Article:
On his fiery debut CD, TIMZ-aka Tommy Hanna, an American born rapper of Chaldean and Iraqi descent--gets right up in our faces, mixing explosive, Middle Eastern tinged beats with incendiary rhymes in an effort to shatter those ugly stereotypes that have plagued people who look like him since 9/11 and the start of the Iraq war.
Make no mistake, the title of his powerful, outspoken and heavy grooving 14- track collection-a nominee for Best Hip-Hop Album at the 2006 San Diego Annual Music Awards-says it all: the San Diego born and bred artist is Open For Business. "The concept of the album is a day in the life," TIMZ says. "That's what I am, open for business all the time. I am at work and if I wasn't at work I was at school and if I wasn't at school I was in the studio rapping.
TIMZ is on an intense mission to help Americans understand that Chaldeans, who are Catholic by faith, date back to Iraq since the ancient times of Mesopotamia and the flourishing times of Babylon. "The only remnants from that Iraq and the Iraq that we see now are the rivers. "That's it, everything else has changed," he says.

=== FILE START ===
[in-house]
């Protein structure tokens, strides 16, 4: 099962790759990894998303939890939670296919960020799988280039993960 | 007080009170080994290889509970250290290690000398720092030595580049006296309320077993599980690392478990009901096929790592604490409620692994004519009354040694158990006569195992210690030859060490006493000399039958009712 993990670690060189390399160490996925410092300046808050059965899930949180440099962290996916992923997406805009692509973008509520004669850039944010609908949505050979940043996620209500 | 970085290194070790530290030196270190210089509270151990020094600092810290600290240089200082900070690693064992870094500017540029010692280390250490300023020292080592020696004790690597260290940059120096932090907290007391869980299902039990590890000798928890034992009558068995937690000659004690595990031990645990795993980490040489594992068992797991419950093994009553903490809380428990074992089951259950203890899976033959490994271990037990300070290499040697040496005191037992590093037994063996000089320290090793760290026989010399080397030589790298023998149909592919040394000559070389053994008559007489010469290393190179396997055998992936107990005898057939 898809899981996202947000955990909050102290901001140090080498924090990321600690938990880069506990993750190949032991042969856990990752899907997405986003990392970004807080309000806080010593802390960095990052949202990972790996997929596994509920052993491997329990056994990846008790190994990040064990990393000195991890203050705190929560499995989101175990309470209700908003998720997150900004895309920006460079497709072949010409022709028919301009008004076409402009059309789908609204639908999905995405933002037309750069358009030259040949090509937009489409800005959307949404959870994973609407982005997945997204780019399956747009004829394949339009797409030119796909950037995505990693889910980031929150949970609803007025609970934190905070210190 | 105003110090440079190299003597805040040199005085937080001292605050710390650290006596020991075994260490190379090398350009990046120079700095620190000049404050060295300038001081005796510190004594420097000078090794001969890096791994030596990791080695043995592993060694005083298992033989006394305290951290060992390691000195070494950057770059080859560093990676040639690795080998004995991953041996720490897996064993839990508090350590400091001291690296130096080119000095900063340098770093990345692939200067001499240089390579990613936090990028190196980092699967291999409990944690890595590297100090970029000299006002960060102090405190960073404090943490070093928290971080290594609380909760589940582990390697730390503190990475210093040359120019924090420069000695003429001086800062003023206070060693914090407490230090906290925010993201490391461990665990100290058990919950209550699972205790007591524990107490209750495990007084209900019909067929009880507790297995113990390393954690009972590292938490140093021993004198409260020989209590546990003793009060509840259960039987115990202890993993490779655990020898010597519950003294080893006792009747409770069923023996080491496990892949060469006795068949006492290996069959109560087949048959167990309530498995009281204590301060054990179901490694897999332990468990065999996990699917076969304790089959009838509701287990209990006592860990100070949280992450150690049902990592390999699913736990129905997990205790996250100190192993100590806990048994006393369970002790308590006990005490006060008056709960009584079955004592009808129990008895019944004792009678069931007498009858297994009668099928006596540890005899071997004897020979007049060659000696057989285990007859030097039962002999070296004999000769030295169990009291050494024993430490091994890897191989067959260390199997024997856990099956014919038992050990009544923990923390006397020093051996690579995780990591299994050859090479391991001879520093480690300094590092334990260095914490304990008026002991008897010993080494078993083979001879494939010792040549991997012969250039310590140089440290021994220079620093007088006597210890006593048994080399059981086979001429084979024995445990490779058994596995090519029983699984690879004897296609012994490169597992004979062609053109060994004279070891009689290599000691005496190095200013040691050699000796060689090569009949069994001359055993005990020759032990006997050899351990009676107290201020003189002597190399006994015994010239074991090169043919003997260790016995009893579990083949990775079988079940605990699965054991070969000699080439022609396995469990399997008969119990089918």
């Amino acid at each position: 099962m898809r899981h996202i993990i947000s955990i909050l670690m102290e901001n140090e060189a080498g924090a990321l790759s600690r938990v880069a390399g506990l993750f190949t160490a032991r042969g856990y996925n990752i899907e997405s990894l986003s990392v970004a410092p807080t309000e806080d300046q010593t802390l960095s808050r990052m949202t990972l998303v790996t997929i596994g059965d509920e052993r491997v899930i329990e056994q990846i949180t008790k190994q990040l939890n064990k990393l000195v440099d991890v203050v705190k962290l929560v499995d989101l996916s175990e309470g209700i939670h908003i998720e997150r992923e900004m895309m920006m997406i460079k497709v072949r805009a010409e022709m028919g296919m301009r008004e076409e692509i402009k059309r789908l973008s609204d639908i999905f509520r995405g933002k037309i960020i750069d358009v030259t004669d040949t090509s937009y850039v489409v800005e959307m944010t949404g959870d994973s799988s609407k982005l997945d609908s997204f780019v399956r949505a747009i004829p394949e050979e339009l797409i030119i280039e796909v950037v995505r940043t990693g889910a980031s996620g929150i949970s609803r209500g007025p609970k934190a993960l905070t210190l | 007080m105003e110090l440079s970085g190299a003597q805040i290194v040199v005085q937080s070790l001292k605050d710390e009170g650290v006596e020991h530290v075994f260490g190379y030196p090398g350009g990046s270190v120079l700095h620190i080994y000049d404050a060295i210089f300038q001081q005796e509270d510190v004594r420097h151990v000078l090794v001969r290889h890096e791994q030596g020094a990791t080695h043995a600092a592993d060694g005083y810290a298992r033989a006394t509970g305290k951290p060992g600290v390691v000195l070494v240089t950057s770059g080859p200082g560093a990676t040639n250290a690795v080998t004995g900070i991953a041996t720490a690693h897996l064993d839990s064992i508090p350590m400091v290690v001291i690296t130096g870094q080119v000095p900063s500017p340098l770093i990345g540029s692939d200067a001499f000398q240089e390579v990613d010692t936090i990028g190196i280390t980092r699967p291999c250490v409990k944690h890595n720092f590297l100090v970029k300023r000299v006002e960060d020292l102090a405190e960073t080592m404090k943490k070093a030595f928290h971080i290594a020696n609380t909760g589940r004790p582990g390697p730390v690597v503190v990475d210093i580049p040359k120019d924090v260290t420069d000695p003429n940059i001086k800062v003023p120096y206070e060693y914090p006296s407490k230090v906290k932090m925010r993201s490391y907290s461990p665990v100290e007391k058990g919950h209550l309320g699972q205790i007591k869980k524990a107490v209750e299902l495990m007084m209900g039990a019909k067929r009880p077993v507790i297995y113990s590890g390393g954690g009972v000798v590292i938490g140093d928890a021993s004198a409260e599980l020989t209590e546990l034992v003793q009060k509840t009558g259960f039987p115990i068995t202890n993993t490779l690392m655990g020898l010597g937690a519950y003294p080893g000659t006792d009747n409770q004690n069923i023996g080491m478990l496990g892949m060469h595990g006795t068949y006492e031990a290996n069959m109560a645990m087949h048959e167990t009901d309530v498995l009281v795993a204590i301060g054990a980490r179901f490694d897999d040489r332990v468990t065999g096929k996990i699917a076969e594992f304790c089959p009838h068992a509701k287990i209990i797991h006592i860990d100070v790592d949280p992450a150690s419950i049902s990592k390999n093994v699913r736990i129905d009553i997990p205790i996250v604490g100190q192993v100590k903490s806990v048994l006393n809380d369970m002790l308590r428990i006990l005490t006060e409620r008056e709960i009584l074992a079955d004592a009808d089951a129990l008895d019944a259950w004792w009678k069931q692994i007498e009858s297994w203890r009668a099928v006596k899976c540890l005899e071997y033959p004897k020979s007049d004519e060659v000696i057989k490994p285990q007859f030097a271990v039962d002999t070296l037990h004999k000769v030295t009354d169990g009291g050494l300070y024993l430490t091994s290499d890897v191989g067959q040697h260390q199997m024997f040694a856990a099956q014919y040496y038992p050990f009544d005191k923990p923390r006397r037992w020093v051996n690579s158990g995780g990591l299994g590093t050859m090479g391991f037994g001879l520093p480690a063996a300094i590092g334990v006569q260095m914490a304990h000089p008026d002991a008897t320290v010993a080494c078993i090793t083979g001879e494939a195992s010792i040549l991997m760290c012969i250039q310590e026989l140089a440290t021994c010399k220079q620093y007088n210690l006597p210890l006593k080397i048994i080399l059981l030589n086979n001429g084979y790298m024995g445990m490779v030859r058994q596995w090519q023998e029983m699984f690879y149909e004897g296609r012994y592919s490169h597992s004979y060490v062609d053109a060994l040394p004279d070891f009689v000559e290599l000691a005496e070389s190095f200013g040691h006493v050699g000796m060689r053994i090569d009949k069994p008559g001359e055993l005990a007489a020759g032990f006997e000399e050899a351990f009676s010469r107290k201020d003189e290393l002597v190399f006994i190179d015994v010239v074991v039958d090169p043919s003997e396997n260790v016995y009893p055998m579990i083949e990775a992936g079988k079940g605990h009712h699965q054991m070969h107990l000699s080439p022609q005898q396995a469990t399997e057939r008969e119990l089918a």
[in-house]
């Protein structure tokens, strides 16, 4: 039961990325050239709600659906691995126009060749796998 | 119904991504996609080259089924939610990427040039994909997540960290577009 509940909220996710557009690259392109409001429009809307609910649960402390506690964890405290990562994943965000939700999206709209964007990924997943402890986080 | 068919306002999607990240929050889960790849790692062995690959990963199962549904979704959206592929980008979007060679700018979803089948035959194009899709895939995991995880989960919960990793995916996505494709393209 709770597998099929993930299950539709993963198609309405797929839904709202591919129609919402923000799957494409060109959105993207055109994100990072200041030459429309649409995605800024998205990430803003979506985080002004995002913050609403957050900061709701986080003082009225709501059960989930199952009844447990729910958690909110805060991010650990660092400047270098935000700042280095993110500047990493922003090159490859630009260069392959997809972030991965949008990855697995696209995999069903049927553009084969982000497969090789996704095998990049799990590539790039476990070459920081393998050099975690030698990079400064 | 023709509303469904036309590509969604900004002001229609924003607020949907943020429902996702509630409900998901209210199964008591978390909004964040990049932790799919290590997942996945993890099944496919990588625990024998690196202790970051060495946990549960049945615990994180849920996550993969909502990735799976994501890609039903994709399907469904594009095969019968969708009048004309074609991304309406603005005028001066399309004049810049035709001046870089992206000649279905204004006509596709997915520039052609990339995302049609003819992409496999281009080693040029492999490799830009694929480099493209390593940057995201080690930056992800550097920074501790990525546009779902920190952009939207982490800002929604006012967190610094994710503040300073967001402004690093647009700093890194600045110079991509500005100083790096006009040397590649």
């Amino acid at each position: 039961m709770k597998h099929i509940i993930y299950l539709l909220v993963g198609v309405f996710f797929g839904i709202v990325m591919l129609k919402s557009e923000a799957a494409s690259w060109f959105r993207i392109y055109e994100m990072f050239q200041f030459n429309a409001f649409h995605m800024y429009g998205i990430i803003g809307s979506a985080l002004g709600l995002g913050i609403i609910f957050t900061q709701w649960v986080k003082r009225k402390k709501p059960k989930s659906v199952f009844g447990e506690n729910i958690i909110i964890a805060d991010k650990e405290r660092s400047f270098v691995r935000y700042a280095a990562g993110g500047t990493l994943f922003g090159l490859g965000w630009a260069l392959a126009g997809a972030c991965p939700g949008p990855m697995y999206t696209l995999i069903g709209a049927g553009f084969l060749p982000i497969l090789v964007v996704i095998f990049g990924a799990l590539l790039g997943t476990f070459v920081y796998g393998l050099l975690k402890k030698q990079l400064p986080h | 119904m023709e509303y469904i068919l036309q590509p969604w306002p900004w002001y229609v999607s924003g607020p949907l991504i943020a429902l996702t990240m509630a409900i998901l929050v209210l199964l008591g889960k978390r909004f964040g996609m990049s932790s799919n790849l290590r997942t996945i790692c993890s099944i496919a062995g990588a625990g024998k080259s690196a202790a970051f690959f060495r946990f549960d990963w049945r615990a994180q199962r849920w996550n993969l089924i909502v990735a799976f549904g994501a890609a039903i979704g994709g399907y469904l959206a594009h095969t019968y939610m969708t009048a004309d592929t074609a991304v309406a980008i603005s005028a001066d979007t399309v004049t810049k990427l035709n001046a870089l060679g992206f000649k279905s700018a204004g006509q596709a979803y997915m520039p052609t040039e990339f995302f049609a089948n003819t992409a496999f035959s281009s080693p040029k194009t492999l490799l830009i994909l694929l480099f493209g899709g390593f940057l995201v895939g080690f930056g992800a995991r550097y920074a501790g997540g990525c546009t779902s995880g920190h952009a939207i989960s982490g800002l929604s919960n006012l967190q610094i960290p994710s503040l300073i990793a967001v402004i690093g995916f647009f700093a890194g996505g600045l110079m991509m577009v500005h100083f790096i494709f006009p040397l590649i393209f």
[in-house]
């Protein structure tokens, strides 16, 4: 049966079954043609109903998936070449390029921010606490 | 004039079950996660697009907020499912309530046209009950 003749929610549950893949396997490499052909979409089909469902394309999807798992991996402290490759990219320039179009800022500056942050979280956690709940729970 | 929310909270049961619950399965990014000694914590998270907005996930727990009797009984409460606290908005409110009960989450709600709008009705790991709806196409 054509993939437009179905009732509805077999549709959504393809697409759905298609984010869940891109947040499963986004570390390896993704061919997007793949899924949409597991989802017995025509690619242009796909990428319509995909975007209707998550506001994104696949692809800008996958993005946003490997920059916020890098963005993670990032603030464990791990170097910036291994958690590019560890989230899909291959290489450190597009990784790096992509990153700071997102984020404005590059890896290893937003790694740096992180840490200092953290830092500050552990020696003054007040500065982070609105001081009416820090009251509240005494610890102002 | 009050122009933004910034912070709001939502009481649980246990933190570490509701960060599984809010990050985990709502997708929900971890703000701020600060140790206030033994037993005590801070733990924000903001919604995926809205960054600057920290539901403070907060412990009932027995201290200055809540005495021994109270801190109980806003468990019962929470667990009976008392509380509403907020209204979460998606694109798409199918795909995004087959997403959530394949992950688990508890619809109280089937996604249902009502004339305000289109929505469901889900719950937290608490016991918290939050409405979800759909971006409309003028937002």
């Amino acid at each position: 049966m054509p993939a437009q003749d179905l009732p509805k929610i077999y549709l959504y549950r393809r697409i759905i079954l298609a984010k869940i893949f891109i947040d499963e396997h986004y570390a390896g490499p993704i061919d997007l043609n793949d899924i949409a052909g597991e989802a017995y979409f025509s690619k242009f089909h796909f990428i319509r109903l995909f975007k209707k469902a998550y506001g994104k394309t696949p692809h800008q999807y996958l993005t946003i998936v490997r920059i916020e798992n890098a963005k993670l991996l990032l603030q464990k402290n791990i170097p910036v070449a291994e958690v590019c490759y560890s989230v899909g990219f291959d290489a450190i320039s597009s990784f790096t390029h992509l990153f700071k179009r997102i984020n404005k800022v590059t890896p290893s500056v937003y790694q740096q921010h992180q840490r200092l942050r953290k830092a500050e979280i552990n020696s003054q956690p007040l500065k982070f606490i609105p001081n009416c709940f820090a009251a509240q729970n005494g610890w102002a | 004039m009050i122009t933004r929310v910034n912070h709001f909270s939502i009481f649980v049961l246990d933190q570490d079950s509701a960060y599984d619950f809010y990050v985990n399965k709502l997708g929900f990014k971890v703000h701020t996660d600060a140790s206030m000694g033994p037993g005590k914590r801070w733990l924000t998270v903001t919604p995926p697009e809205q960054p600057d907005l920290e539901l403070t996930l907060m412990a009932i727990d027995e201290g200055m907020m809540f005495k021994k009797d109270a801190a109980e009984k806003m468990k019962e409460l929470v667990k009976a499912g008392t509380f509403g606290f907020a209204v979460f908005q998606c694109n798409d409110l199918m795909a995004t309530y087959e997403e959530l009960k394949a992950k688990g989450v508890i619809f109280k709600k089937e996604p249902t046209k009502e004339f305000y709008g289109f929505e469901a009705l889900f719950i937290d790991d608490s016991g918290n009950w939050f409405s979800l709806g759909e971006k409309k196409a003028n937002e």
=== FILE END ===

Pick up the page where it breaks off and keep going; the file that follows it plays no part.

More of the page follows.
"They lump us into one big group of Bin Ladens and Saddam Husseins walking around. After 9/11, a few people came into my dad's liquor store and gave him a hard time. But we're hard working people who love this country."
While TIMZ-a recent graduate of University San Diego-- has been the pride of his hometown's 20,000 Chaldean community for years, the reaction to "Iraq" across the country is giving him some well deserved cred as a national artist.
Earlier in 2006, he and manager Alvin Shamoun, both principals in TIMZ's independent label V.I.G. Productions, sent out CDs to 300 college stations across the country; within days, over 280 of those were putting the song into regular rotation. "Iraq" was #4 Most Added on the CMJ College Pop Radio Stations Chart, and hit #1 on 11 reporting stations everywhere from New York to California to Florida.